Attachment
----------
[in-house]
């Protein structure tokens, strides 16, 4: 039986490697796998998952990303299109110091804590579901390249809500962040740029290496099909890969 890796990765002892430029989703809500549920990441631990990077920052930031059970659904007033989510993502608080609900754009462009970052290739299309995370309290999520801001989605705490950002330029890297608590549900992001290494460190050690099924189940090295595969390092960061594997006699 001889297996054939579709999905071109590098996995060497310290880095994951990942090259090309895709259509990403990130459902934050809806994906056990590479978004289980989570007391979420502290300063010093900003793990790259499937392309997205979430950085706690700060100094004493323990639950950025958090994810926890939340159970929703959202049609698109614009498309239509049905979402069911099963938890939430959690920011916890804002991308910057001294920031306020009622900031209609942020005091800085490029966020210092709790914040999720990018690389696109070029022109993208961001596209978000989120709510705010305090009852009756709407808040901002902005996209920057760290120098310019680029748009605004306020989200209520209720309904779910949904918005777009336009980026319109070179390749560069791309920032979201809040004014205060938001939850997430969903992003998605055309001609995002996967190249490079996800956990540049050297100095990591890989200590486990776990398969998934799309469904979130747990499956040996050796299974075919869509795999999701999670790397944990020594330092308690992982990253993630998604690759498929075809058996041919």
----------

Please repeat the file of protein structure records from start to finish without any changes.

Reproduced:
[in-house]
């Protein structure tokens, strides 16, 4: 039986490697796998998952990303299109110091804590579901390249809500962040740029290496099909890969 890796990765002892430029989703809500549920990441631990990077920052930031059970659904007033989510993502608080609900754009462009970052290739299309995370309290999520801001989605705490950002330029890297608590549900992001290494460190050690099924189940090295595969390092960061594997006699 001889297996054939579709999905071109590098996995060497310290880095994951990942090259090309895709259509990403990130459902934050809806994906056990590479978004289980989570007391979420502290300063010093900003793990790259499937392309997205979430950085706690700060100094004493323990639950950025958090994810926890939340159970929703959202049609698109614009498309239509049905979402069911099963938890939430959690920011916890804002991308910057001294920031306020009622900031209609942020005091800085490029966020210092709790914040999720990018690389696109070029022109993208961001596209978000989120709510705010305090009852009756709407808040901002902005996209920057760290120098310019680029748009605004306020989200209520209720309904779910949904918005777009336009980026319109070179390749560069791309920032979201809040004014205060938001939850997430969903992003998605055309001609995002996967190249490079996800956990540049050297100095990591890989200590486990776990398969998934799309469904979130747990499956040996050796299974075919869509795999999701999670790397944990020594330092308690992982990253993630998604690759498929075809058996041919």